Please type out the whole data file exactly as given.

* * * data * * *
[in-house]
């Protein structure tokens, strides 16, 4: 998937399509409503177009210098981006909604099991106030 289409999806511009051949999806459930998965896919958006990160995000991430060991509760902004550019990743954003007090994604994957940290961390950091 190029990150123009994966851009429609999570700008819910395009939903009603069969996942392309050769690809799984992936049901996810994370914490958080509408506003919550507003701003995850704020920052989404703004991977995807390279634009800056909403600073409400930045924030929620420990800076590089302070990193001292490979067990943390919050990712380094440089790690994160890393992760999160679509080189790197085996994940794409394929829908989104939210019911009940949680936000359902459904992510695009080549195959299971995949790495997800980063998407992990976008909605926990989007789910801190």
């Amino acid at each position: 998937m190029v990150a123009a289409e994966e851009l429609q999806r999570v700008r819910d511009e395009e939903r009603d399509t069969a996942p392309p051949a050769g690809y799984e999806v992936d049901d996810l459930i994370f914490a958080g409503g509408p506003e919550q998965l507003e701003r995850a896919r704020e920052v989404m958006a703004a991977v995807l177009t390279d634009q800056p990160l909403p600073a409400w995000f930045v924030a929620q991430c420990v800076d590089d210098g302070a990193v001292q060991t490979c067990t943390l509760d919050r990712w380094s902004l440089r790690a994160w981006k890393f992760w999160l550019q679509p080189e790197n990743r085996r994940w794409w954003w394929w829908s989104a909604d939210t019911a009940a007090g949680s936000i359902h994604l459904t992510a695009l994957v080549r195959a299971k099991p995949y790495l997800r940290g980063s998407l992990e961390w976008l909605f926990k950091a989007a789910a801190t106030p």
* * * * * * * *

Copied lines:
[in-house]
């Protein structure tokens, strides 16, 4: 998937399509409503177009210098981006909604099991106030 289409999806511009051949999806459930998965896919958006990160995000991430060991509760902004550019990743954003007090994604994957940290961390950091 190029990150123009994966851009429609999570700008819910395009939903009603069969996942392309050769690809799984992936049901996810994370914490958080509408506003919550507003701003995850704020920052989404703004991977995807390279634009800056909403600073409400930045924030929620420990800076590089302070990193001292490979067990943390919050990712380094440089790690994160890393992760999160679509080189790197085996994940794409394929829908989104939210019911009940949680936000359902459904992510695009080549195959299971995949790495997800980063998407992990976008909605926990989007789910801190």
């Amino acid at each position: 998937m190029v990150a123009a289409e994966e851009l429609q999806r999570v700008r819910d511009e395009e939903r009603d399509t069969a996942p392309p051949a050769g690809y799984e999806v992936d049901d996810l459930i994370f914490a958080g409503g509408p506003e919550q998965l507003e701003r995850a896919r704020e920052v989404m958006a703004a991977v995807l177009t390279d634009q800056p990160l909403p600073a409400w995000f930045v924030a929620q991430c420990v800076d590089d210098g302070a990193v001292q060991t490979c067990t943390l509760d919050r990712w380094s902004l440089r790690a994160w981006k890393f992760w999160l550019q679509p080189e790197n990743r085996r994940w794409w954003w394929w829908s989104a909604d939210t019911a009940a007090g949680s936000i359902h994604l459904t992510a695009l994957v080549r195959a299971k099991p995949y790495l997800r940290g980063s998407l992990e961390w976008l909605f926990k950091a989007a789910a801190t106030p």